I’d promised to meet up with my friend Heidi somewhere on her world travels and for me there was only ever going to be one rendezvous point – Argentina. I was desperate to see a game there.
Who wouldn’t be? Which Scotsman, after the black comedy of Ally MacLeod, didn’t want the 1978 World Cup’s host nation to triumph – entranced by Ossie Ardiles’ deedle-dawdle, Leopoldo Luque’s black eye and how he might have come by it, Daniel Passarella’s car-crusher tackling and above all Mario Kempes’ glistening thighs as he sashayed through the ticker-tape for another fabulous goal?
For who hadn’t fallen out of love with Brazil after the cloggy team of four years previously had soured the memory of Pele and Mexico 1970? And who didn’t subsequently love, for Argentina, Gabriel Batistuta and Juan Roman Riquelme and Fernando Redondo and above all Diego Maradona?
Finally, who, if you’re Scottish, has not examined the relationship and respective football personality traits of Argentina and Brazil and concluded: “That’s us and England!” Scotland and Argentina are the less successful, more argumentative neighbours, separated by Hadrian’s Wall and the Iguacu Falls. England’s Premier League is globally renowned and so are Brazil’s national team. Our football is less corporate, more chaotic, less brand, more bandito, and so is Argentina’s.
And there you have it: the first piece about today’s World Cup finalists which has gone this far before mentioning the name of Lionel Messi. I hereby claim the year’s supply of Quilmes beer.
I want Argentina to win. For Messi, of course. For the other guys in the team, the ones with the bad, brushed-forward hair and the bad skin. The unsung members which is pretty much everyone else in light blue and white stripes.
Each time they’ve played, leaving the commentators and pundits to drool about Messi, I’ve tried to study the contributions of the support-cast. First Rodrigo De Paul caught the eye with his relentless running; then Marcos Acuna, built in the classic Argentinian tradition like a road-compressor; then Cristian Romero with his cool pickpocketing interceptions at the back.
I want them to win for their incredible fans. This strange World Cup surrounded by desert owes them a huge debt. Revelations about paid cheerleaders and spies recruited to report back anti-Qatar sentiments had caused us to fear the worst regarding atmosphere. But upwards of 40,000 Argentinians have siphoned River Plate quantities of the stuff into the flatpack stadia, singing non-stop and often the same refrain throughout – the pop song “Muchachos, Ahora Nos Volvimos a Ilusionar” and its key line: “Boys, we have our hopes up again.”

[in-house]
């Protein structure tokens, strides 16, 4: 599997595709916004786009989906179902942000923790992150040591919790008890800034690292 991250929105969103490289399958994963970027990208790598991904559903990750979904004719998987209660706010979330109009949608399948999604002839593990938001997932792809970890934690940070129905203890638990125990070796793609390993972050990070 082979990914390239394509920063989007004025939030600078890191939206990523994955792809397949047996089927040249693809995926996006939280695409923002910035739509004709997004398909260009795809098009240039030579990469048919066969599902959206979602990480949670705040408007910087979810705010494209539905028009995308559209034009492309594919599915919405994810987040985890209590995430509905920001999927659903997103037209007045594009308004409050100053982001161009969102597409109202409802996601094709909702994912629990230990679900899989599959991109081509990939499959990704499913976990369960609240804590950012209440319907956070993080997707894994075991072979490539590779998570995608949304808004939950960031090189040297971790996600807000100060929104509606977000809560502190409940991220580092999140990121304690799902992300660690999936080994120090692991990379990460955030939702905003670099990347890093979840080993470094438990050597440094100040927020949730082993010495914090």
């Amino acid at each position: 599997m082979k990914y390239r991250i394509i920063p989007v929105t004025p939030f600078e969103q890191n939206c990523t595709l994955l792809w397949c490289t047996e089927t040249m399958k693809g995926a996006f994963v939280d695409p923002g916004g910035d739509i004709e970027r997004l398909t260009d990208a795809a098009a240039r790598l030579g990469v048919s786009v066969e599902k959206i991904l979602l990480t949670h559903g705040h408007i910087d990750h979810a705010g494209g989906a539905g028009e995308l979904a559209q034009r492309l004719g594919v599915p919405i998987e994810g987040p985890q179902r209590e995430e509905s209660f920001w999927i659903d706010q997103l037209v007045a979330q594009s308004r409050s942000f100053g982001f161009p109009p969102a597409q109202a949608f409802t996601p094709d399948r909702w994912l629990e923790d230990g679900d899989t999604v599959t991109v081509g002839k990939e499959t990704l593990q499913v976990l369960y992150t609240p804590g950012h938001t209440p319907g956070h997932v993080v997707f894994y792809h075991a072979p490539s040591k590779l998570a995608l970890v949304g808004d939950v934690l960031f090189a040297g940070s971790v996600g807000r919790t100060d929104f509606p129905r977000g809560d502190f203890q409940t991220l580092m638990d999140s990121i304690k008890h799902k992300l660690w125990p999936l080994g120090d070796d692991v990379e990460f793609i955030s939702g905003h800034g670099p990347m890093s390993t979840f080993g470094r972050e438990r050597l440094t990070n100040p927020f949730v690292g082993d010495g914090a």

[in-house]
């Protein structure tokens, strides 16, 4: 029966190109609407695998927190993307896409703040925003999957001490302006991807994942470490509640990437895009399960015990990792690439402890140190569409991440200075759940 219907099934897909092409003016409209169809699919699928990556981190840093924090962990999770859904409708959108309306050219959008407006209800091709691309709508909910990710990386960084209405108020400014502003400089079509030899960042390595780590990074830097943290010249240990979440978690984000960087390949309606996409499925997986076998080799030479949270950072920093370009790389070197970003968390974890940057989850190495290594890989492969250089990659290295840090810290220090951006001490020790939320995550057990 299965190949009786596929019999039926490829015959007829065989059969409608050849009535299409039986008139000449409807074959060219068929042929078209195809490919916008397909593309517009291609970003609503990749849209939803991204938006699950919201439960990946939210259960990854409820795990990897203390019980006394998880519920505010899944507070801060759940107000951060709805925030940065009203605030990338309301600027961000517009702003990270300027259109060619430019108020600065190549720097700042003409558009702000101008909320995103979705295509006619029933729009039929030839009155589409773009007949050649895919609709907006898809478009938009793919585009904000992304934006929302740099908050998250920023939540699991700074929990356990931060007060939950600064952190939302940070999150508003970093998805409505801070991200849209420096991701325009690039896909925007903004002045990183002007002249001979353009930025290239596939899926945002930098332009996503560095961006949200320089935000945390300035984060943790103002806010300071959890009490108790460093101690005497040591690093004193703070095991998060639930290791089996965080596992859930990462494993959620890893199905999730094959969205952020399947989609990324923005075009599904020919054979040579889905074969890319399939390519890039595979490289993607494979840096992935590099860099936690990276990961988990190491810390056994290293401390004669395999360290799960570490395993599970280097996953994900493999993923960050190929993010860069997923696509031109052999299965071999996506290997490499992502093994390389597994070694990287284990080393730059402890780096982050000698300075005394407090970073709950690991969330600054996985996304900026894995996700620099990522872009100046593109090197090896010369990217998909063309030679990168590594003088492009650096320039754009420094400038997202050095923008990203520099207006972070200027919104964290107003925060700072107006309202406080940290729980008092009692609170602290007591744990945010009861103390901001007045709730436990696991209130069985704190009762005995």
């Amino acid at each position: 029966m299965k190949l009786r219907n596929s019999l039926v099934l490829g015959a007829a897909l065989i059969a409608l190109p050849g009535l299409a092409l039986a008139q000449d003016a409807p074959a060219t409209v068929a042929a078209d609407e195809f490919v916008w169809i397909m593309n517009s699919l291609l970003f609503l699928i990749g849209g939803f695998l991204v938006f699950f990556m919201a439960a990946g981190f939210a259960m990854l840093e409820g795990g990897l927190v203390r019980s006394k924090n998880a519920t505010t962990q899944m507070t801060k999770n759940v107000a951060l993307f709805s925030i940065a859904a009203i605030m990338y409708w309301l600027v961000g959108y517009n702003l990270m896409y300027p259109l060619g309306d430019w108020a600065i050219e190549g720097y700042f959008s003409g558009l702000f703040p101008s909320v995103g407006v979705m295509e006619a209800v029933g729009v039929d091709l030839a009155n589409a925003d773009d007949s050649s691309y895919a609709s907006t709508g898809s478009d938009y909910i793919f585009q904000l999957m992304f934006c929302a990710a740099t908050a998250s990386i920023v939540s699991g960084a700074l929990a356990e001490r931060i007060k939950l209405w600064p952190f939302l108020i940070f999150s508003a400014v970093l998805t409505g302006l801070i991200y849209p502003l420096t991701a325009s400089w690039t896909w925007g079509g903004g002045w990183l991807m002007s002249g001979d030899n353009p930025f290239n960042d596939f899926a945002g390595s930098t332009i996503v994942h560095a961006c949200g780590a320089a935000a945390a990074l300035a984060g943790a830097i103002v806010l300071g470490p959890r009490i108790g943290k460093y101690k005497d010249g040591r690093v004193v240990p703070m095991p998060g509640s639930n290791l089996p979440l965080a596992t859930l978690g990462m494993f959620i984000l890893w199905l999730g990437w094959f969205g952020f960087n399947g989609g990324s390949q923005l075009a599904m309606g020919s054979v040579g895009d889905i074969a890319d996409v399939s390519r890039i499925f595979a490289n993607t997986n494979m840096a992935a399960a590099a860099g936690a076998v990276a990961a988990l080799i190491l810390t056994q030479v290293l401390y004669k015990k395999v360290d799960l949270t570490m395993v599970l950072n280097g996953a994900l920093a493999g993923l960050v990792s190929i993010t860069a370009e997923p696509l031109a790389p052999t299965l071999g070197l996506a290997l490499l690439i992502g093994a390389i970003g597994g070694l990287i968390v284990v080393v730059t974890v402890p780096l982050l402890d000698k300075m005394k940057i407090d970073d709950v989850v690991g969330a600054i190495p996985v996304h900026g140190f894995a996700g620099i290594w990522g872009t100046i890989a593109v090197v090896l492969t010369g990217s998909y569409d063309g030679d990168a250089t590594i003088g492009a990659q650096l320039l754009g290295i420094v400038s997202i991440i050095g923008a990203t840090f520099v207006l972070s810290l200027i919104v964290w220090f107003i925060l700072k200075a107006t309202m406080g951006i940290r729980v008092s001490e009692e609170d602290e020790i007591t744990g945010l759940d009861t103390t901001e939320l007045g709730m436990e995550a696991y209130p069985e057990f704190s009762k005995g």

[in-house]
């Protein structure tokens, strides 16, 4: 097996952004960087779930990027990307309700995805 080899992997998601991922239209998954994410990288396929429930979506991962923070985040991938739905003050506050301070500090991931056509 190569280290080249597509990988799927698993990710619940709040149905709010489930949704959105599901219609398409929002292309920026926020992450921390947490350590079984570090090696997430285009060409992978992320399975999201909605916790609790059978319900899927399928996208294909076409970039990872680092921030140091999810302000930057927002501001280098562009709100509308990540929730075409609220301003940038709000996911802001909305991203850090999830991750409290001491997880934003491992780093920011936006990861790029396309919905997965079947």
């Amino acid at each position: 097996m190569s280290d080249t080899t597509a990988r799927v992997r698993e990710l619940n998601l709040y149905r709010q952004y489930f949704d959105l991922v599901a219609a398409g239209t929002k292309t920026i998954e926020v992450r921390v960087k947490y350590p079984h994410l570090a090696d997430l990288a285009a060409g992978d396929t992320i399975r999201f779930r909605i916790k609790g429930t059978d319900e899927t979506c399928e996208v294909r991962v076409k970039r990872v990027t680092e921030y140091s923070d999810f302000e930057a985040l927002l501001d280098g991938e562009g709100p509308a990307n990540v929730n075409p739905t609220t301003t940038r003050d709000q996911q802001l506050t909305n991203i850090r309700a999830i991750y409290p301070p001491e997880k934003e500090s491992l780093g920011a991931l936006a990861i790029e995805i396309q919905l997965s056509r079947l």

I want them to win for all the World Cups after the Maradona-inspired victory of 1986 when they spontaneously combusted and campaigns were done down by drugs, kicking and slapstick defending.
I want them to win for two stupendous goals in 2006 – Maxi Rodriguez’ volley off the chest from the corner of the 18-yard box against Mexico and Esteban Cambiasso vs Serbia & Montenegro concluding a 24-pass move involving nine men, a sequence superior even to the one encased in Incas gold from ’70, the Carlos Alberto finale for Brazil. Your correspondent thrilled to both from German fanzones.
I want them to win for the Scots pioneers of Argentinian football, including Alec Lamont who in 1891 founded the first football league to be established anywhere outside of Britain (won by an all-Scots team). Before Lamont in 1884 there was Alexander Watson Hutton, son of a Gorbals grocer and the real evangelist, who opened a school in Buenos Aires in which the game was central to the curriculum. And now? Well, what do you suppose the tenacious midfielder Alexis Mac Allister’s roots might be?
I even want them to win for that image of the team baiting the Netherlands after prevailing in the penalty shootout. There is no love lost between the countries and, like it or not though Argentina won’t much care, the still photograph is destined to be reproduced as often as the one of Maradona’s bamboozling of six Belgians from ’86.
And I also want them to win for that nerve-shredding day at El Monumental. The advice from Argentinians I met was: “Avoid eye contact, don’t wear a watch, leave your camera behind, only take enough of our useless pesos for a ticket and a fast taxi afterwards – but, really, you should be going with a local.” So would one of them come with me? “No way – too dangerous!”
The vast uncovered bowl is close to where the Gen. Jorge Videla’s military dictatorship tortured dissidents before they were bundled onto planes and dumped in the ocean. As soon as I arrived a gaggle of youths descended upon me, friendly at first, but then the pawing of the strange paleface turned to jostling. The first two fans I encountered who could speak English hurried me through the turnstiles.
I spent the entire match gripping the arms of my seat, staring straight ahead. Well, I actually made a sharp exit to beat the crush and missed the goals with which the club called River Plate beat Talleres 3-1, both scored by Ariel Ortega.
2002 was the 20th anniversary of the attempted reclaiming of the Falklands. A financial crisis – banks were besieged by customers demanding the return of their savings – ramped up tension on the streets where Union Jacks burned almost daily. What a time to be in “BA” and I wasn’t yet out of the woods, with my cabbie squinting at me in his rear-view mirror. “Ingles?” he asked. “Ah, Escoses!” he smiled when I put him right. “Si, si, mi amigo … ”